Flora & Forge, National Hispanic Cannabis Council

Q&A Session with the National Hispanic Cannabis Council

Question 1: Can you give me a little background about yourself?

Answer 1: I’m the founder and CEO of Flora & Forge, an Industrial manufacturer and distributor of Cannabis and Hemp ingredients, as well as finished products. Flora & Forge’s main manufacturing facility is in Orlando, FL and recently launched a lab in San Francisco, CA.

Prior to Flora and Forge, I founded and was the Chairman & CEO of Cansortium Inc. / FLUENT, a vertically integrated publicly-traded medical cannabis company (CSE: TIUM-U.CN, OTC: CNTMF).

I’m part of the inaugural executive committee of the NHCC and began the council with the vision to improve equity and diversity in the cannabis industry.

Question 2: What skills or qualities do you think are required to succeed in this industry?

Answer 2: The required skill set has changed drastically over the course of the last 10 years. Early on the industry was relatively new as far as selling, growing, retail, etc., whereas now you need to know exactly what you are doing.

I have a very decentralized way of looking at the business. Local businesses have always been important to us. You want to be sure that if you are coming into a new market, you are respecting the people who have laid the groundwork. I believe the industry and local economies will both do a lot better if there is greater interaction and collaboration

Question 3: How do you see Hispanics and other minorities participating in new markets such as Florida? How could the NHCC improve Hispanic participation in the cannabis industry?

Answer 3: Florida is a large and diverse state. We do have a very large Hispanic population in Florida, yet this Hispanic population, to a large degree, has not participated in the cannabis space. In terms of the application process, one thing I have proposed is for the NHCC to aid those who want to apply and possibly establish a voice in Tallahassee to ensure that minority businesses are considered.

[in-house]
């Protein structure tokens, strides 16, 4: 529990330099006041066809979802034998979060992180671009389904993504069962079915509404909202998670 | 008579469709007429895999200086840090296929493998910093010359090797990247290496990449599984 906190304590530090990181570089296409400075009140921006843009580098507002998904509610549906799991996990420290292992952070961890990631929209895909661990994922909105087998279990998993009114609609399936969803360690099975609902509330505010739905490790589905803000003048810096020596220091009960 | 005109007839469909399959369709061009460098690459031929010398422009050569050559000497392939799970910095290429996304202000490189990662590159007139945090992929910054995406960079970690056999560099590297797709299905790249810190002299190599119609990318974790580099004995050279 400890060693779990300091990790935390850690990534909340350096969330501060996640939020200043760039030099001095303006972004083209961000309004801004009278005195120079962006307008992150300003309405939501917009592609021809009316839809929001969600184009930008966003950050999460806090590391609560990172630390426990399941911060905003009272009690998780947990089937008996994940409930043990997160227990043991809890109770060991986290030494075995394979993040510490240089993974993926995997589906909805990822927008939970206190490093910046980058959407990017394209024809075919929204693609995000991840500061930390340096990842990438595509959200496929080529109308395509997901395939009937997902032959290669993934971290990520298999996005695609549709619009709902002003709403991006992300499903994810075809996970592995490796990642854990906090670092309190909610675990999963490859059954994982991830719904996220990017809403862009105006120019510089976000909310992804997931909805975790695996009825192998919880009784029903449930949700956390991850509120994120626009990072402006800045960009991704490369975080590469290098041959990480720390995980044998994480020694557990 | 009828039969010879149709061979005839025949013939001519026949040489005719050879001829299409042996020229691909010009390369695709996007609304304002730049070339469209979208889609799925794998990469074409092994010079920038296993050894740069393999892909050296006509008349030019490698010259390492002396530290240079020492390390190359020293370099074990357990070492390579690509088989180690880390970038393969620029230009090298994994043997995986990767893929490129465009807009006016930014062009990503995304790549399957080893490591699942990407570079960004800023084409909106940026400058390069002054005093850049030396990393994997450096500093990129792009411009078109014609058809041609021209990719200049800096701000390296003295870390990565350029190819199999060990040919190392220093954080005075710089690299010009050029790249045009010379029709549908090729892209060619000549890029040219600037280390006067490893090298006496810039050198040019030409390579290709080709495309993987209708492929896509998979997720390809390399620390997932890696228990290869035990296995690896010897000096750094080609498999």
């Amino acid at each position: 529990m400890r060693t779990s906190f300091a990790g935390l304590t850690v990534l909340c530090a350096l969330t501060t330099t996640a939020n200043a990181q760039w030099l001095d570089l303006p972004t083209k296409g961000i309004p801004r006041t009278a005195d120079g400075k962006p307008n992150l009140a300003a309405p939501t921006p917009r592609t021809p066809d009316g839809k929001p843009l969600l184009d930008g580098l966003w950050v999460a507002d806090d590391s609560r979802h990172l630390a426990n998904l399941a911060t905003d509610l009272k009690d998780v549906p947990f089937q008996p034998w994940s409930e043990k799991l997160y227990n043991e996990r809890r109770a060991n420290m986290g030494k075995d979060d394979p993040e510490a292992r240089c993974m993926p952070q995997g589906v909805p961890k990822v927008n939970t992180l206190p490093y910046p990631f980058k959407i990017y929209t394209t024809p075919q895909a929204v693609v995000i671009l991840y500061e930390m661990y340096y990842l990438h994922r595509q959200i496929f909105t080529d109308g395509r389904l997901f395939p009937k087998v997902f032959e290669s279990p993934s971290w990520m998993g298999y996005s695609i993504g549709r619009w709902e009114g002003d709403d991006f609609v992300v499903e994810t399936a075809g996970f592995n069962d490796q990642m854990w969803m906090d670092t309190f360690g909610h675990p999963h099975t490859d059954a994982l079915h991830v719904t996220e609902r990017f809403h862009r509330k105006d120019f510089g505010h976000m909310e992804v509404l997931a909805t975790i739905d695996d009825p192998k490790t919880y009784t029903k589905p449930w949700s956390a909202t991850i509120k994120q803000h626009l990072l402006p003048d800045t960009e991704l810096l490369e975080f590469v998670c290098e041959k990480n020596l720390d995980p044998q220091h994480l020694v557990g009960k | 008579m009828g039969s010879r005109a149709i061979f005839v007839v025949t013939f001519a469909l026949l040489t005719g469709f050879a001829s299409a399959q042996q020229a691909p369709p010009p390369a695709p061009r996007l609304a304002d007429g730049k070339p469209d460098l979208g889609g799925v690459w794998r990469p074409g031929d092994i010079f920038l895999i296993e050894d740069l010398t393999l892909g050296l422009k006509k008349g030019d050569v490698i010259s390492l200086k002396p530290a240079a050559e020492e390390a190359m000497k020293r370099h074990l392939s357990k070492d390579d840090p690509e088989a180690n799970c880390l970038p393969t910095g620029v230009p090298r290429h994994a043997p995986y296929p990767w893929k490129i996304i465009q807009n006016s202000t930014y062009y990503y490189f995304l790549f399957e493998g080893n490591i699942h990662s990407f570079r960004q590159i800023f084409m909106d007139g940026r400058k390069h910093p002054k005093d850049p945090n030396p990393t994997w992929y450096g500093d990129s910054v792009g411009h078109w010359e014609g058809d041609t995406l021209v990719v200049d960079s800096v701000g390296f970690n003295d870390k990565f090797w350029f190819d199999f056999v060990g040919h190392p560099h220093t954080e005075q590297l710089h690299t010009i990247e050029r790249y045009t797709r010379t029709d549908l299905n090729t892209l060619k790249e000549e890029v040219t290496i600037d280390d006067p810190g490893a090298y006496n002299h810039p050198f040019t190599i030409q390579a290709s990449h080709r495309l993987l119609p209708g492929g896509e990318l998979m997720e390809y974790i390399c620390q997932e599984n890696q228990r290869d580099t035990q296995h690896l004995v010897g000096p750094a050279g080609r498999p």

We have the best cannabis law firm in the country as well as some real expertise and pioneers of the industry within the NHCC. We can help people avoid the many pitfalls of getting started in legal cannabis.

We see this increasing as we go forward because as cannabis becomes more deregulated and more normalized, we want to get more participation as the industry continues to grow. This will create pathways for more Latinos as time goes on.

Question 4: How do you see financing play a role in the success of businesses in this industry? Do you think that minorities who obtain social equity licenses will struggle with raising capital?

Answer 4: This is a very cash-intensive industry. All applicants should satisfy the financial component that these applications have. This means that the business will still need significant investment. The vast majority of businesses that don’t make it in this industry fail because they grossly underestimate the amount of cash that is necessary. 

Question 5: What is your opinion on some of the social equity grant programs around the country? Could they address this need for financing?

Answer 5: Social equity programs are great, and whether these programs provide financial assistance or not, if the founders have done their homework finding financial partners should not be an issue.

A lot of states have already made it clear that minority participation is important, so it is naturally a great match. Whatever social equity or state programs are available,  the NHCC can help entrepreneurs navigate the complex systems and be competitive enough to submit an application and possibly get licensed.

Question 6: What kind of progress would you like to see the NHCC make in the next five years? 

Answer 6: In five years the NHCC will have helped tremendously to educate people about the benefits of cannabis.

The NHCC will aid in making the industry an integrated ecosystem of people helping each other. We will inspire similar organizations around the world to make sure this vision continues moving forward.

Question 7: How do you see the cannabis movement taking hold in other countries, particularly in South and Central America?

Answer 7: The movement is real and well on its way in central and south America, it will take some time for it to gain the momentum and the traction that we have here in the US, but it is well on its way. 

Question 8: What is some advice that you would give to aspiring Latino entrepreneurs in this industry?

Answer 8: The first thing anyone needs to do is vet anyone they come in contact with. Make sure you ask for references and complete due diligence before building business relationships. 

There is a lot of blood, sweat, and tears that go into it, but it is the most beautiful industry with the most amazing plant that’s transforming humanity.